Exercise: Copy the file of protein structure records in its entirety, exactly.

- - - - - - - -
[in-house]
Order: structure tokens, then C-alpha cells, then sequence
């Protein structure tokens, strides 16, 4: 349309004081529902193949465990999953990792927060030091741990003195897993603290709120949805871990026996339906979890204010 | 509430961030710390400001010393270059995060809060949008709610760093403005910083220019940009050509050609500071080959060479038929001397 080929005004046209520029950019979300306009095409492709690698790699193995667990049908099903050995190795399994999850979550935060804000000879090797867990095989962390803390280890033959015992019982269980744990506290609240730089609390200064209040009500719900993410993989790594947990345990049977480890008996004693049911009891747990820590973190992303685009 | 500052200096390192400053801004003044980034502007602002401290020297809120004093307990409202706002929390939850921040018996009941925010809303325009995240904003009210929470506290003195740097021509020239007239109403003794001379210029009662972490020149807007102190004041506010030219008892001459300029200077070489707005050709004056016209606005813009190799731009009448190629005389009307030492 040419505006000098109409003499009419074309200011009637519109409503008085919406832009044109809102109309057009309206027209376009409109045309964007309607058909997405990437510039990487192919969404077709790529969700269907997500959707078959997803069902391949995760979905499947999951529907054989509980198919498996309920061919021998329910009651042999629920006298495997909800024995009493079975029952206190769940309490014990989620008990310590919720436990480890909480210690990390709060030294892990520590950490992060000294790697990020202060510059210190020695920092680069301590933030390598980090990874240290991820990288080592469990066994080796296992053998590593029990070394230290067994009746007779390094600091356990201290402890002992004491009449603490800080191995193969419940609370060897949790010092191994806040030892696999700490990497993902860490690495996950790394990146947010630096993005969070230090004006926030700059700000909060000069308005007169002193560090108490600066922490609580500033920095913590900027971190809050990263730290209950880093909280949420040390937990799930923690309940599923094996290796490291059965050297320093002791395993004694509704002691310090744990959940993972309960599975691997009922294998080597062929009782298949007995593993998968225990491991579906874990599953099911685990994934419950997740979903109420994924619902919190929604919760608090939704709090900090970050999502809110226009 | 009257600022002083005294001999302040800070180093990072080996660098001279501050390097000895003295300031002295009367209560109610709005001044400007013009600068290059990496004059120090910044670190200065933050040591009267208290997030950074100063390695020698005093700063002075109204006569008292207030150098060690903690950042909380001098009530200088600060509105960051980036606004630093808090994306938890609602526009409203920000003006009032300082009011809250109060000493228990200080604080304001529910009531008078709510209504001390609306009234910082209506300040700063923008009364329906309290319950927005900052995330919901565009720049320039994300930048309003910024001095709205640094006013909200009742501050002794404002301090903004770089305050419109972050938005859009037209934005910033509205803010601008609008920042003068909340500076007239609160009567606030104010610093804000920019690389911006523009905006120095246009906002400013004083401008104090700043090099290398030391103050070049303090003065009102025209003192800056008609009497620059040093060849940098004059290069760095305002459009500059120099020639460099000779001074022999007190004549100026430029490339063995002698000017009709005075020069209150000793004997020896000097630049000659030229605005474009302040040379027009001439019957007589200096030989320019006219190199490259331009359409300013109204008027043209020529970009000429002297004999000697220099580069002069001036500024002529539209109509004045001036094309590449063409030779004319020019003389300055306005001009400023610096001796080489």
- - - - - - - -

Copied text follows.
[in-house]
Order: structure tokens, then C-alpha cells, then sequence
């Protein structure tokens, strides 16, 4: 349309004081529902193949465990999953990792927060030091741990003195897993603290709120949805871990026996339906979890204010 | 509430961030710390400001010393270059995060809060949008709610760093403005910083220019940009050509050609500071080959060479038929001397 080929005004046209520029950019979300306009095409492709690698790699193995667990049908099903050995190795399994999850979550935060804000000879090797867990095989962390803390280890033959015992019982269980744990506290609240730089609390200064209040009500719900993410993989790594947990345990049977480890008996004693049911009891747990820590973190992303685009 | 500052200096390192400053801004003044980034502007602002401290020297809120004093307990409202706002929390939850921040018996009941925010809303325009995240904003009210929470506290003195740097021509020239007239109403003794001379210029009662972490020149807007102190004041506010030219008892001459300029200077070489707005050709004056016209606005813009190799731009009448190629005389009307030492 040419505006000098109409003499009419074309200011009637519109409503008085919406832009044109809102109309057009309206027209376009409109045309964007309607058909997405990437510039990487192919969404077709790529969700269907997500959707078959997803069902391949995760979905499947999951529907054989509980198919498996309920061919021998329910009651042999629920006298495997909800024995009493079975029952206190769940309490014990989620008990310590919720436990480890909480210690990390709060030294892990520590950490992060000294790697990020202060510059210190020695920092680069301590933030390598980090990874240290991820990288080592469990066994080796296992053998590593029990070394230290067994009746007779390094600091356990201290402890002992004491009449603490800080191995193969419940609370060897949790010092191994806040030892696999700490990497993902860490690495996950790394990146947010630096993005969070230090004006926030700059700000909060000069308005007169002193560090108490600066922490609580500033920095913590900027971190809050990263730290209950880093909280949420040390937990799930923690309940599923094996290796490291059965050297320093002791395993004694509704002691310090744990959940993972309960599975691997009922294998080597062929009782298949007995593993998968225990491991579906874990599953099911685990994934419950997740979903109420994924619902919190929604919760608090939704709090900090970050999502809110226009 | 009257600022002083005294001999302040800070180093990072080996660098001279501050390097000895003295300031002295009367209560109610709005001044400007013009600068290059990496004059120090910044670190200065933050040591009267208290997030950074100063390695020698005093700063002075109204006569008292207030150098060690903690950042909380001098009530200088600060509105960051980036606004630093808090994306938890609602526009409203920000003006009032300082009011809250109060000493228990200080604080304001529910009531008078709510209504001390609306009234910082209506300040700063923008009364329906309290319950927005900052995330919901565009720049320039994300930048309003910024001095709205640094006013909200009742501050002794404002301090903004770089305050419109972050938005859009037209934005910033509205803010601008609008920042003068909340500076007239609160009567606030104010610093804000920019690389911006523009905006120095246009906002400013004083401008104090700043090099290398030391103050070049303090003065009102025209003192800056008609009497620059040093060849940098004059290069760095305002459009500059120099020639460099000779001074022999007190004549100026430029490339063995002698000017009709005075020069209150000793004997020896000097630049000659030229605005474009302040040379027009001439019957007589200096030989320019006219190199490259331009359409300013109204008027043209020529970009000429002297004999000697220099580069002069001036500024002529539209109509004045001036094309590449063409030779004319020019003389300055306005001009400023610096001796080489």